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1 of 1 people found the following review helpful By C.J. Hustwick VINE VOICE on November 25, 2012
Format: Hardcover Vine Customer Review of Free Product ( What's this? )
Like all good intermediate textbooks, this one mixes a conceptual foundations with new material seamlessly. It begins with a review of processor microarchitecture memory hierarchies, proceeds to parallel-programming model abstractions, scalable shared-memory systems; all the way through workload sampling and workload characterization.

Parallel architecture is the answer for the upcoming cap on bandwith execution but it very difficult to design and program. Simple pipelined processor architecture a prerequisite for taking on this subject, but a senior undergraduate student or grad student should find this text straightforward and extremely useful. I can believe it was five years in the making!
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Format: Hardcover
This book puts Patterson/Hennessy's book to shame! (Comp Arch: A Quantitative Approach)

For the most part this book covers everything CA:QA covers while at the same time being much more concrete. Although written by three authors, the book is very well written, greatly organized, sentences are clear and to the point, and most importantly, it does not pointlessly repeat information or put off key topics to the Appendices.

I love the fact that this book covers important information other comp. architecture don't (eg. Gustafson's law, difference between Vector and Array (systolic) processors, CMOS transistor-level basics, message-passing, interconnect basics, routing techniques, programming models). Even more gratifying is the fact that they spend a whole chapter describing the taxonomy of simulators! Every single commercial/academia processor out there is co-designed with the help of simulators nowadays. To me its just mind-boggling that other computer architecture books don't cover this essential topic.

Like any other computer architecture book out there, this book will NOT make you an expert in computer architecture. However, this book does exactly what it is supposed to do, and that is to give you a concise, complete review of what computer architecture is all about.

Having said, I would argue Computer Organization and Design (Hennessy) is a better book for beginners or people that need to review the basics. On the other hand, if you are looking to become more of an expert in any of the subfields within computer architecture I would recommend "Readings in Computer Architecture" by Hill/Jouppi/Sohi. Although not necessary up-to-date, the papers included in that book are classics and definitely must-read.
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Format: Hardcover Vine Customer Review of Free Product ( What's this? )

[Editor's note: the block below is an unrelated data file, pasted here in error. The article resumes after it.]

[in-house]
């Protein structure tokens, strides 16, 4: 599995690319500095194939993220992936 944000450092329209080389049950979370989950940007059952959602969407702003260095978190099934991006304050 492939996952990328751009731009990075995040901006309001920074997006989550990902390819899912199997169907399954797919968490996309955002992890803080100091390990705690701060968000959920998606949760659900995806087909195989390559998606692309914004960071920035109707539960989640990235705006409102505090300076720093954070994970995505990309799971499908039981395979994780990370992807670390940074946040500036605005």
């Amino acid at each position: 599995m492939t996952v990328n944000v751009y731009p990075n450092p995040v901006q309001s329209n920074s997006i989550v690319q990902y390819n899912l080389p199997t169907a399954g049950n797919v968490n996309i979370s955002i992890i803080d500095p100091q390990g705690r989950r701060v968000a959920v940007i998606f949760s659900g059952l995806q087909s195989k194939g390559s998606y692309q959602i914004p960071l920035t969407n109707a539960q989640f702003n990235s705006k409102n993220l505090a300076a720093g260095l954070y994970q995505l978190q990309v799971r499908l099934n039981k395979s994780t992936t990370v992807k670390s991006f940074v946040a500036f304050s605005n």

The book is well suited as a text for a graduate level course in parallel architecture. The authors start with a basic device physics description of the silicon. Describing fundamental properties of the chips, and failure modes like electromigration along a conducting line in the silicon. Power minimisation is broken into 2 parts - for static power and dynamic (AC) power. The leakage current of a transistor in the off mode is often the limiting factor in determining the minimum power loss.

Another chapter then goes into the different types of processor architecture currently built. Here concepts like how to use or rather, maximise, pipelining and the efficacy of branch prediction are discussed. The latter is interesting, in that the text explains how it is implemented in the hardware, and thus outside the control of any software you might load into the CPU.

The technique of Very Long Instruction Word architecture has been around for decades. As we see here, it is still occasionally used. Indeed, the text describes several VLIW implementations.

Another key idea is the use of memory hierarchies. Fast memory caches can or should sit on the same chip as the CPU. The cost of these is simply the cost of the real estate area on the chip. You cannot have a lot of fast caches. But nowadays it is common to have L1, L2 and L3 caches, in order of increasing access time. While off the CPU, there sits main memory, which should be familiar to you, because these are the explicit (if I may use this word) memory chips that are quoted in size whenever you look at the specs of a new computer. Main memory is now several gigabytes, but the problem is that accessing it takes around 200 ns, while getting at the slowed L3 cache is only 20 ns.

The book's strength is that it explains these and other concepts clearly and simply. The narrative gives enough detail for you to appreciate and understand the ideas, without introducing unnecessary clutter.